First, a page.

Autoimmune disorders run in my family (my father has Wegener’s granulomatosis), but other than the elevated Aldolase, my markers are normal. I've had "flares" of whatever this is for years, but nothing that's lasted like this, or gotten worse like this has. I feel myself getting weaker by the day, less and less mobile by the day. Worst of all is the rapid decrease in stamina and increase in fatigue and generally feeling ill - if pain was the only thing I had to deal with it wouldn't be nearly as debilitating. Some days I feel like I just ran a marathon and have the muscle pain to prove it.

I used to be pretty active - I rowed in a competitive league and enjoyed jogging and walking. I have always (previous to this) had a lot of energy. I haven't done much of anything to improve my physical fitness level in a few years -- and now I'm too weak to do much. I'm also now about 50 pounds overweight :-( I so hope they find an answer soon.

In researching online I read a bit about myositis disorders, and also read the abstract of a neurological study about these types of symptoms in people with elevated Aldolase but normal CK. Should I ask one of these doctors for a muscle biopsy? Does the types of rash I described above sound like the rash associated with dermatomyositis?

Sorry to be so wordy, and thank you for reading - any suggestions would be helpful.

Last edited by txpacotaco; 06-20-2012 at 06:06 PM.

 
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Old 06-20-2012, 05:22 PM   #2
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Re: What Questions Should I Ask My Doctor?

Myositis can be part of autoimmune disorders such as lupus, mixed connective tissue disease, dermatomyositis, polymyositis and others. I would be sure your blood work has included a recent sedimentation rate, CRP, ANA, CPK, Rheumatoid factor, and thyroid studies, as well as urinalysis, liver and kidney function tests. Hyper(excess thyroid)thyroidism and hypo(insufficient)thyroidism can both cause muscle aches, pains, weakness and fatigue, as well as hyperactive active reflexes (hyperthyroid). There is a new lupus test out that is more sensitive than the standard, and I would ask for that. It is called AVISE-SLE (blood test).
A biopsy of your skin spots might help and the Dr. should ask for immunofluorescence studies with that to look for immune complexes deposited in the skin layers. Dermatomyositis usually causes extremely high CPK and aldolase levels, so that is unlikely but not impossible. Given your age and description with minimally elevated aldolase, lupus would be my first priority to rule out. Pursuing a diagnosis is important because then you can get on treatment and feel better!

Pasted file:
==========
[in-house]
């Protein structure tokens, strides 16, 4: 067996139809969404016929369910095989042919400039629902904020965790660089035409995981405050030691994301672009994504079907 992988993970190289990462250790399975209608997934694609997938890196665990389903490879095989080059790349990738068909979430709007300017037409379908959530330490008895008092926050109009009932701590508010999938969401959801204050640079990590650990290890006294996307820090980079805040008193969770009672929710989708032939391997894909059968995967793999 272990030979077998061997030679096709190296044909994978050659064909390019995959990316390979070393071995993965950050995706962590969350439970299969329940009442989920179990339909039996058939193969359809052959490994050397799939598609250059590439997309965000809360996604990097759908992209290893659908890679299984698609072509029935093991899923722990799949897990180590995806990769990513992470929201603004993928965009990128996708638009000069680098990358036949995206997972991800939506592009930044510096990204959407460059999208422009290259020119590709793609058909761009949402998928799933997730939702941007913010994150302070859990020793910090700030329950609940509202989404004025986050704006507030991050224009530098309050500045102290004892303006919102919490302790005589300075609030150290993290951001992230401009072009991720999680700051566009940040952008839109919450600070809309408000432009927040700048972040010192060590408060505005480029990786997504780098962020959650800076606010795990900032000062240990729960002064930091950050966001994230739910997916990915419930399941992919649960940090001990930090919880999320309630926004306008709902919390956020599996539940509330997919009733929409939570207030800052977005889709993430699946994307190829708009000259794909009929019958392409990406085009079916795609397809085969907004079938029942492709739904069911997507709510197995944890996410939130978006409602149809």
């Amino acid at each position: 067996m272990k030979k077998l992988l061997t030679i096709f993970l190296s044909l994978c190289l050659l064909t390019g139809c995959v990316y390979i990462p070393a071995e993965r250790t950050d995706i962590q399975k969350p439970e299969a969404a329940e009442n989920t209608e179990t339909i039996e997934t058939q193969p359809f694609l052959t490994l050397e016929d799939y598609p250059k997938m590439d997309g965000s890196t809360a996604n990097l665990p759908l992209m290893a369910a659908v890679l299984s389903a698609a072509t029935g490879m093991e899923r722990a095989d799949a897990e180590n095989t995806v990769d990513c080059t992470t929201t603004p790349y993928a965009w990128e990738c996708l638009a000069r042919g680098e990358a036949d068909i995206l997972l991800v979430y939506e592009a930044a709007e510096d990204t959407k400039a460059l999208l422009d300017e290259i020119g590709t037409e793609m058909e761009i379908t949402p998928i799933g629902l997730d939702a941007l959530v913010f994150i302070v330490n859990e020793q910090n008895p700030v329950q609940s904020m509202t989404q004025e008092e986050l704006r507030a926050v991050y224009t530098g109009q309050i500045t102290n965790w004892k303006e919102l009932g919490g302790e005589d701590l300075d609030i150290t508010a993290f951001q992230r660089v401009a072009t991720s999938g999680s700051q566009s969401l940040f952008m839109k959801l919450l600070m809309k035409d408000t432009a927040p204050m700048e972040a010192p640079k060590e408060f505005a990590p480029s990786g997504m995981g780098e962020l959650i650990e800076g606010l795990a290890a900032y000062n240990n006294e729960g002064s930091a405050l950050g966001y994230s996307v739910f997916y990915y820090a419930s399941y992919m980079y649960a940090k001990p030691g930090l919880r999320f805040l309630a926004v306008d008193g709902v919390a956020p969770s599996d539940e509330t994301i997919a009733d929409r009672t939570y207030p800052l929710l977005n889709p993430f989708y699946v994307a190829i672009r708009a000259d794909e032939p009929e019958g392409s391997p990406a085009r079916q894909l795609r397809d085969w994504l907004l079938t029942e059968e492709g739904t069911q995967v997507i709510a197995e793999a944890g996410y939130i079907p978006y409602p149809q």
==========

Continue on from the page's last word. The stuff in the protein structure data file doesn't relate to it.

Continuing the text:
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Old 06-20-2012, 06:00 PM   #3
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Smile Re: What Questions Should I Ask My Doctor?

Your answer is very reassuring because other than elevated Aldolase, WBC and NE# (and a very low Vit B6), my blood tests were all normal - including those you mentioned, but not including the new test for Lupus, which hasn't been run. I've tested very low on Vit D in previous years' physicals, but don't know where I stand on that one this year. I was a bit panicky when I saw the Aldolase test result because my dr didn't mention it, and all I knew was what little I could find online about it (hadn't heard of it before). Hopefully, it was simply an anomaly - or elevated too little to worry about.

I see the rheumatologist for the first time tomorrow and will mention the skin biopsy and new Lupus test to see what she thinks. I've also been referred to a dermatologist (in July).

Another approach I'm trying (and plan to try before I introduce any of the heavy-hitter drugs, if suggested) is a major lifestyle switch to a whole-foods, plant-based diet. I'm also going to ask her about the possibility of a therapeutic fast (have been doing some reading about this lately) -- maybe my body is headed towards something autoimmune related, and maybe I can turn things around with some improvements in my lifestyle.

Thanks for your reply - good timing!

Last edited by txpacotaco; 06-20-2012 at 06:02 PM.

 
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Old 06-21-2012, 02:22 PM   #4
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Re: What Questions Should I Ask My Doctor?

Just wondering-what range do your neutrophils run in and your lymphocytes must be low to balance that out. Have you ever seen an infectious disease Dr. to rule out a hidden infection, such as abcessed tooth, occult abdominal abcess, etc? Some Dr's will order a gallium scan of the body to rule that out. Are you on medications that could cause the elevated white count and neutrophil count? The high WBC is opposite what you'd expect in lupus. Many lupus patients run a LOW WBC but high neutrophils and low lymphocytes, called lymphopenia, as they balance each other out. Inflammation by itself can cause a high WBC, but I would expect a high sed rate and CRP with that. Not everyone shows the "textbook" picture though. This high WBC and left shift is usually seen with some sort of infection, so I would consider seeing an infectious disease doc just to make sure there is no occult infection making you feel sick.